What have you done, O State,
That the toilers should shout your ways?
Should light up the fires of their hate
If a "traitor" should dare dispraise?

How do you guard the trust
That the people repose in you?
Do you keep to the law of the just,
And hold to the changeless true?

What do you mean when you say
"The home of the free and brave?"
How free are your people, pray?
Have you no such thing as a slave?

What are the lauded "rights,"
Broad-sealed by your Sovereign Grace?
What are the love-feeding sights
You yield to your subject race?

... .. ... ... ... ... ... ...

The rights?-Ah ! the right to toil,
That another, idle, may reap ;
The right to make fruitful the soil,
And a meagre pittance to keep.

The right of a woman to own
Her body spotlessly pure,
And starve in the street--alone!
The right of the wronged--to endure !

The right of the slave--to its yoke,
The right of the hungry--to pray,
The right, of the toiler--to vote
For the master who buys his day !

You have sold the sun and the air,
You have dealt in the price of blood,
You have taken the lion's share
While the lion is fierce for food!

You have laid the load of the strong
On the helpless, the young, the weak!
You have trod out the purple of wrong;--
Beware where its wrath shall wreak!

"Let the voice of the People be heard!
O-- " You strangled it with your rope,
Denied the last dying word
While your Trap and your Gallows spoke!

But a thousand voices rise
Where the words of the martyr fell ;
The seed springs fast to the Skies
Watered deep from that bloody well !

... ... ... ... ... ... ... ...

Hark! Low down you will hear
The storm in the underground!
Listen, tyrants, and fear!
Quake at that muffled sound

"Heavens that mocked our dust,
Smile on, in your pitiless blue!
Silent as you are to us,
So silent are we to you!

"Churches that scourged our brains,
Priests that locked fast our hands!-
We planted the torch in Your chains:
Now gather the burning brands!

"States, that have given us law,
When we asked for the right to earn bread--
The Sword that Damocles saw
By a hair swings over your head!

What ye have sown ye shall reap :
Teardrops, and Blood, and Hate,
Gaunt gather before your Seat
And knock at your palace gate!

"There are murderers on your thrones,
There are thieves in your Justice halls!
White Leprosy cancers their stones,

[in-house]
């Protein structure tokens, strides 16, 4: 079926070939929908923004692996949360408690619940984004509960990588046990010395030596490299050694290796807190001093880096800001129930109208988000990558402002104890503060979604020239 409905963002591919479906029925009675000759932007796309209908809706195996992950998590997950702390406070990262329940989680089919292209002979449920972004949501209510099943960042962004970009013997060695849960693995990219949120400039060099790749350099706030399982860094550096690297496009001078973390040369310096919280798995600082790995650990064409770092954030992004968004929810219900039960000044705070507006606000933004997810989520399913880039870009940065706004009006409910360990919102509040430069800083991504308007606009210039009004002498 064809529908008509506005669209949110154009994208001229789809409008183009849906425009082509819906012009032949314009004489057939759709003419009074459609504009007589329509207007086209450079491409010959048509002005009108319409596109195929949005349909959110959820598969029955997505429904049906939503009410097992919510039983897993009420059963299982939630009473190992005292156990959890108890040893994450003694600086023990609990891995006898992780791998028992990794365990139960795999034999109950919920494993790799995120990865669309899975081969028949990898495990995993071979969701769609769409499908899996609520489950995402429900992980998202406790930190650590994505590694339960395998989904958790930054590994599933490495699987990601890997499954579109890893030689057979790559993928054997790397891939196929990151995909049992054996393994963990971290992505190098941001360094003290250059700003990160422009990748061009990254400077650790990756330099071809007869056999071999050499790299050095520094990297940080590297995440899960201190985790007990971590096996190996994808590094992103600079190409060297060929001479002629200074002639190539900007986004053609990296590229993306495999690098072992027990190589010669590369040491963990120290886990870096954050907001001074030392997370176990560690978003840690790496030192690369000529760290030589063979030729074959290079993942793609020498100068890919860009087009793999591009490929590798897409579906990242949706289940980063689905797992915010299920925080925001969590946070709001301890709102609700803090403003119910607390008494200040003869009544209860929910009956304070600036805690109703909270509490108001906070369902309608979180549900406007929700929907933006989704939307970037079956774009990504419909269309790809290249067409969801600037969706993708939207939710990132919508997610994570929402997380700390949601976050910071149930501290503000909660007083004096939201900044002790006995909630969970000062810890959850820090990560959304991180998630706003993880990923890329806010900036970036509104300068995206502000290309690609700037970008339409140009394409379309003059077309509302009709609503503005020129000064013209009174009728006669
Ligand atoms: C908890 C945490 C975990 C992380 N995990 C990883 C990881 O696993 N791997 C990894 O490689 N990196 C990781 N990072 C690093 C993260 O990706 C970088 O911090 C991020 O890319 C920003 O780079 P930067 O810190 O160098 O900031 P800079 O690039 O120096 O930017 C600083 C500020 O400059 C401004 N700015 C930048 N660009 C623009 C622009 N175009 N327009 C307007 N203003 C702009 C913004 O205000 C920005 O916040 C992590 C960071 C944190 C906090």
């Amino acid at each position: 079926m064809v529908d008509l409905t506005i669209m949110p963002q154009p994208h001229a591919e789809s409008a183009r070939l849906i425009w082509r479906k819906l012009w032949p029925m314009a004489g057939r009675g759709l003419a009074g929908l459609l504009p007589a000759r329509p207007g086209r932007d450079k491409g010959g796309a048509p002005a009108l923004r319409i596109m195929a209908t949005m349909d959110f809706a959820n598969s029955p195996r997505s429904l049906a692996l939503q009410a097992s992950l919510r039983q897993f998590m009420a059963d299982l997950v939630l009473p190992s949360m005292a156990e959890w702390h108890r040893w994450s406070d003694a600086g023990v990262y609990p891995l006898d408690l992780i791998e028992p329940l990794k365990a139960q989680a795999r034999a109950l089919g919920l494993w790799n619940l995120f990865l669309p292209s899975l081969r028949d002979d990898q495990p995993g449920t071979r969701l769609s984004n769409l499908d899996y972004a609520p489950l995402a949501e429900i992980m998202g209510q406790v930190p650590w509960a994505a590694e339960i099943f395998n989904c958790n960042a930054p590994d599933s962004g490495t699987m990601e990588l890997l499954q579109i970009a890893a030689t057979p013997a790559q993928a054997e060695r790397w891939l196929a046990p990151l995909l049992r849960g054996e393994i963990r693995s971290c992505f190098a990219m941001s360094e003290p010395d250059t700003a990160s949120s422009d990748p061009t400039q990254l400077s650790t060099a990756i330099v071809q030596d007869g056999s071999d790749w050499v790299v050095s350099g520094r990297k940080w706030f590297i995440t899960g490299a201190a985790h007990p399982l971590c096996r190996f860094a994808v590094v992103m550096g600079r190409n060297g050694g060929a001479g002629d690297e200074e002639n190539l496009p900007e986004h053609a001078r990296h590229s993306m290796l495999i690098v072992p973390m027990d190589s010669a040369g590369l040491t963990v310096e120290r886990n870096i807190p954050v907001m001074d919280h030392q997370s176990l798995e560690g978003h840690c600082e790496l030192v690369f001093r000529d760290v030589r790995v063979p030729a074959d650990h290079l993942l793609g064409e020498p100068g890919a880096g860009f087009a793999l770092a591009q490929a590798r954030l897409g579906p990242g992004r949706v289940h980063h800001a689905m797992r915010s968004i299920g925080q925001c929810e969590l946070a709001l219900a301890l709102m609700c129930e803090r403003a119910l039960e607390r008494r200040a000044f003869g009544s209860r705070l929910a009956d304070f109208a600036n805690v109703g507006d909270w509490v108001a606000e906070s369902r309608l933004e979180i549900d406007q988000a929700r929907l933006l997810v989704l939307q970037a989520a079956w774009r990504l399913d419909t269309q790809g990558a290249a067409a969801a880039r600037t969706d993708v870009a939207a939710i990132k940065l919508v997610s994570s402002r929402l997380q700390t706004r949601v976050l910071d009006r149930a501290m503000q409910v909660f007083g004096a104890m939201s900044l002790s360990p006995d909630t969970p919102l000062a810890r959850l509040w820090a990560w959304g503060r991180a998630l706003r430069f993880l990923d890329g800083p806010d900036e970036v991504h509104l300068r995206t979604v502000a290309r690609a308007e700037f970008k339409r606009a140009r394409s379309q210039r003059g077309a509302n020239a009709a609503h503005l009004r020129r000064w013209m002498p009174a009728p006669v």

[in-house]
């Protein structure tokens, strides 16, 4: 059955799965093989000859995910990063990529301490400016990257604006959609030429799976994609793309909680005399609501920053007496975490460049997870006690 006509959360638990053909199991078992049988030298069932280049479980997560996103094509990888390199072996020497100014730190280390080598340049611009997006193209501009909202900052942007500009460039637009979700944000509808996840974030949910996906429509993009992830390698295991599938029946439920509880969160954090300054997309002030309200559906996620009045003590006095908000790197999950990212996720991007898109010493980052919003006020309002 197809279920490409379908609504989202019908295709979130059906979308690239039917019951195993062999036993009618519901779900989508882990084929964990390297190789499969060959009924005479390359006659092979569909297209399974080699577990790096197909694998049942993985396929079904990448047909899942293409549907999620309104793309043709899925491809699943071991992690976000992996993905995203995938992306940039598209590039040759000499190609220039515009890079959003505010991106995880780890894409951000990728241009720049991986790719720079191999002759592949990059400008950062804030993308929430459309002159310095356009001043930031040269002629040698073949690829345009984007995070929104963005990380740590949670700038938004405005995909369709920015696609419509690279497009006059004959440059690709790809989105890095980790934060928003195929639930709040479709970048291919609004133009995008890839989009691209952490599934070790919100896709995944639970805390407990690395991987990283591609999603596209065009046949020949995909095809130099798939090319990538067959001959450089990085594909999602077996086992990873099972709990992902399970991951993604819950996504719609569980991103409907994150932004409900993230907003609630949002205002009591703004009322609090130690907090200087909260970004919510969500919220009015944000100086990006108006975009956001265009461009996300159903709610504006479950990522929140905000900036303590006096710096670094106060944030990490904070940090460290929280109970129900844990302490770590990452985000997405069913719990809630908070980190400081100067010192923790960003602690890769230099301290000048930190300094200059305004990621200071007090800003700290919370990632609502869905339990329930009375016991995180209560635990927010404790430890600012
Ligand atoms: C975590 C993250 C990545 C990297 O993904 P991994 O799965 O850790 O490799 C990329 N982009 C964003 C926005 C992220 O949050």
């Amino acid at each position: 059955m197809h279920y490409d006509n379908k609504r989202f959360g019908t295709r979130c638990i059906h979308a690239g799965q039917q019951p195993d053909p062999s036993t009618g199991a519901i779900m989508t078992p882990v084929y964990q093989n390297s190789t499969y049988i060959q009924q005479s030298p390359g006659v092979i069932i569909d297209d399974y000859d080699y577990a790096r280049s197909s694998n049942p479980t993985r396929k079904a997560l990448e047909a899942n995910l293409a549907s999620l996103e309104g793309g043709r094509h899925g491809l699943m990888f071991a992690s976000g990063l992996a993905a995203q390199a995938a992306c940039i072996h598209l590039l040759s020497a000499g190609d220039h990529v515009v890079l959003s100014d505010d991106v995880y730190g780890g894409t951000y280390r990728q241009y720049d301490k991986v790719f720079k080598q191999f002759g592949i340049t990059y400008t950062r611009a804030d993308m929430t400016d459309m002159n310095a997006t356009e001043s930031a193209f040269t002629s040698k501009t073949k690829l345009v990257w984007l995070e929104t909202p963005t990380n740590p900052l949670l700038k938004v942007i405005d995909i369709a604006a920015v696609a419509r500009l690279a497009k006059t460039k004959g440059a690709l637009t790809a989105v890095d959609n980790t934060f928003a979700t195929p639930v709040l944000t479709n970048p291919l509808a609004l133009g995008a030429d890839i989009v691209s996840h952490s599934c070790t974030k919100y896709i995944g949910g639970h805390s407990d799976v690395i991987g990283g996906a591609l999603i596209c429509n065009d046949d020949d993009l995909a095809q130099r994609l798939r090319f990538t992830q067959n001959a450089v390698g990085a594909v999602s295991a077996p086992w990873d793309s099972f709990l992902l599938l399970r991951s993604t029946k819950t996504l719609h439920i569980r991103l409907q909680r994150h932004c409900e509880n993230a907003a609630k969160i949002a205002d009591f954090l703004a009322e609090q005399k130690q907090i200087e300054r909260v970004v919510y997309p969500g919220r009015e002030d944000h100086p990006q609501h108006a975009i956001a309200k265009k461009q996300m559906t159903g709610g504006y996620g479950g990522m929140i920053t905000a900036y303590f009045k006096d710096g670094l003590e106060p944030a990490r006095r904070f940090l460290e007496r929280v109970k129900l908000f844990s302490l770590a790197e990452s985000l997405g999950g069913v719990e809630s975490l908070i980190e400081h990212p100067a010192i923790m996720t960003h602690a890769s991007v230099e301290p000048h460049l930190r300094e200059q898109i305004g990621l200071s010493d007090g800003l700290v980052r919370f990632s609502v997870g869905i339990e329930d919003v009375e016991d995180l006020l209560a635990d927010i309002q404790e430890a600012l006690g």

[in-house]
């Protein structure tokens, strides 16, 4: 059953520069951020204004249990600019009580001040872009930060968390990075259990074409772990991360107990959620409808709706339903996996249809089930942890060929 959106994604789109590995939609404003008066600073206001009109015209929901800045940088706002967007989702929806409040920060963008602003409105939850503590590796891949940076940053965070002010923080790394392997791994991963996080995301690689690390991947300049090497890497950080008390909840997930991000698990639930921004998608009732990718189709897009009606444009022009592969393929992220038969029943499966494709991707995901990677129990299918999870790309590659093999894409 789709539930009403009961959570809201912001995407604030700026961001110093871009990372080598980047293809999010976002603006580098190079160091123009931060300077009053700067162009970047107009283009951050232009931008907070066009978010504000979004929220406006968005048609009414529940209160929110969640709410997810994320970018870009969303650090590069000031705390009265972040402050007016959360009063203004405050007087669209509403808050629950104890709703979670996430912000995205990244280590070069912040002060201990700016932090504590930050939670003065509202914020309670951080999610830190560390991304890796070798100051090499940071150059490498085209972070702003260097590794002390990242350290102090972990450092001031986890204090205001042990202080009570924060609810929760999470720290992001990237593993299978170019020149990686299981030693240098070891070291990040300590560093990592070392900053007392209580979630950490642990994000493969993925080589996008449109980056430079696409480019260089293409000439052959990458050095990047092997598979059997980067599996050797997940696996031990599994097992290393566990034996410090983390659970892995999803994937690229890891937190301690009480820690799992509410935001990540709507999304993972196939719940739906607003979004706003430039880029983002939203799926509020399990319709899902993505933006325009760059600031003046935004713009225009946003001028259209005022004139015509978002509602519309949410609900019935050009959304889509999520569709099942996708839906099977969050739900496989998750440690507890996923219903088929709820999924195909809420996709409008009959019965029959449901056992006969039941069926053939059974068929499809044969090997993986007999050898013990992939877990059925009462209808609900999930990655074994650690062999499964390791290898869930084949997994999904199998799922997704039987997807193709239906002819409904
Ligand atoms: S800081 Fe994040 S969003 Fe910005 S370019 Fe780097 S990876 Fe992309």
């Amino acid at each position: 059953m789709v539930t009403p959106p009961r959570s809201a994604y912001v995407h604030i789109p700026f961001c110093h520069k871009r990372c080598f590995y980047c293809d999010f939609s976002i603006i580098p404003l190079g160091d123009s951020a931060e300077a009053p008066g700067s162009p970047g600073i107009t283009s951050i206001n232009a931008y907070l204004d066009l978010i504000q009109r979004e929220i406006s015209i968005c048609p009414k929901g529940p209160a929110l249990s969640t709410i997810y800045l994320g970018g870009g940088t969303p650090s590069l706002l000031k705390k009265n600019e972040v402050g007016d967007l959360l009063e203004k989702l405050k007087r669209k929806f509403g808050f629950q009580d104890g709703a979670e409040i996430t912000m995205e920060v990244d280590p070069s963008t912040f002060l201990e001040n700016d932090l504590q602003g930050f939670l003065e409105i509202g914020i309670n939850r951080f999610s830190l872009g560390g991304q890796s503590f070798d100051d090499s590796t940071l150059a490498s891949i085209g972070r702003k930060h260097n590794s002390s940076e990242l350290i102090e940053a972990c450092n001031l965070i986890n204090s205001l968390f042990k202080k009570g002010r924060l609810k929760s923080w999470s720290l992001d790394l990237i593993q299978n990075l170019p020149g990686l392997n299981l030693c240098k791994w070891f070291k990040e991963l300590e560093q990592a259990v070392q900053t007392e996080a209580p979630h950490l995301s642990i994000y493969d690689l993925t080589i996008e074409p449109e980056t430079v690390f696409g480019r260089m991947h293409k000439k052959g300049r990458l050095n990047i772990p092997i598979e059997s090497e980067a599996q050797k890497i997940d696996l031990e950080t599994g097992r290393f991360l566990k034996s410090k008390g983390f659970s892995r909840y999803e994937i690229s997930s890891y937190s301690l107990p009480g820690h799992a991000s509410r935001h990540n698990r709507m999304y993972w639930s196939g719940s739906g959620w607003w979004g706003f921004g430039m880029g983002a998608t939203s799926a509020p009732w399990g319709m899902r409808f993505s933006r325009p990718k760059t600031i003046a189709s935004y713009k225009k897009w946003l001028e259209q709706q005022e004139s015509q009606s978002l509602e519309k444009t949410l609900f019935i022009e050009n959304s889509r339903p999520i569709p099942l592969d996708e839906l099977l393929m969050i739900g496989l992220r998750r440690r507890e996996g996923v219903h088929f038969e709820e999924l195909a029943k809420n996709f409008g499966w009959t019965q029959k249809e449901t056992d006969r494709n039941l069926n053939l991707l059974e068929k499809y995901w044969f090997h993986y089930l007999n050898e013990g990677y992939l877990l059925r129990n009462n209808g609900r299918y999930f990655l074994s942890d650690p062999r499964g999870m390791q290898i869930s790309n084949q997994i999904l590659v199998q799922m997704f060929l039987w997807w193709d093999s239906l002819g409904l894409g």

And gnaws at their worm-eaten walls!

"And the Hand of Belshazzar's Feast
Writes over, in flaming light,
'Thought's kingdom no more to the Priest;
Nor the law of Right to the Might.'"

 Post subject: Re: Annabel Lee
PostPosted: Wed Mar 02, 2016 12:23 am 

Joined: Sun Aug 23, 2015 7:05 pm
Posts: 269
Georg Heym (1887-1912)
The War
(translated from German by Walter A. Aue,

Now he has arisen: he, who slept so long,
from the depth arisen, out of arches strong.
Huge he stands and unknown in the twilight land,
and the moon he crushes in his blackened hand.

Broad on city's evening, wide and angrily
shadows fall, and frost of strange obscurity
makes the market's bustle stop in icy scare.
Silence reigns. They turn - and no one is aware.

In the street it comes to touch her shoulders light:
Just a question. Answerless. A face goes white.
From afar the abbey bells are whining thin
and the beards are quaking round the pointed chin.

High up, on the mountains, he begins to dance,
and he cries: You fighters, rise up and advance!
Echoes sound: around his shaking, blackened head
swings a chain of skulls he wrenched from thousand dead.

Tower-like he squashes embers' dying gleam
and, where day is fleeing, fills with blood the stream.
Countless are the corpses swept into the reeds,
covered by white feathers, where the vulture feeds.

He stands over ramparts blue of flames around,
over darkened streets with heavy weapons sound,
over broken gates where gatemen lie across,
over bridges bending under human dross.

Through the night he chases fire across the world:
red-fanged hound of hell with savage scream unfurled.
Out of darkness leaps dominion of night,
frightful at its border shine volcanoes bright.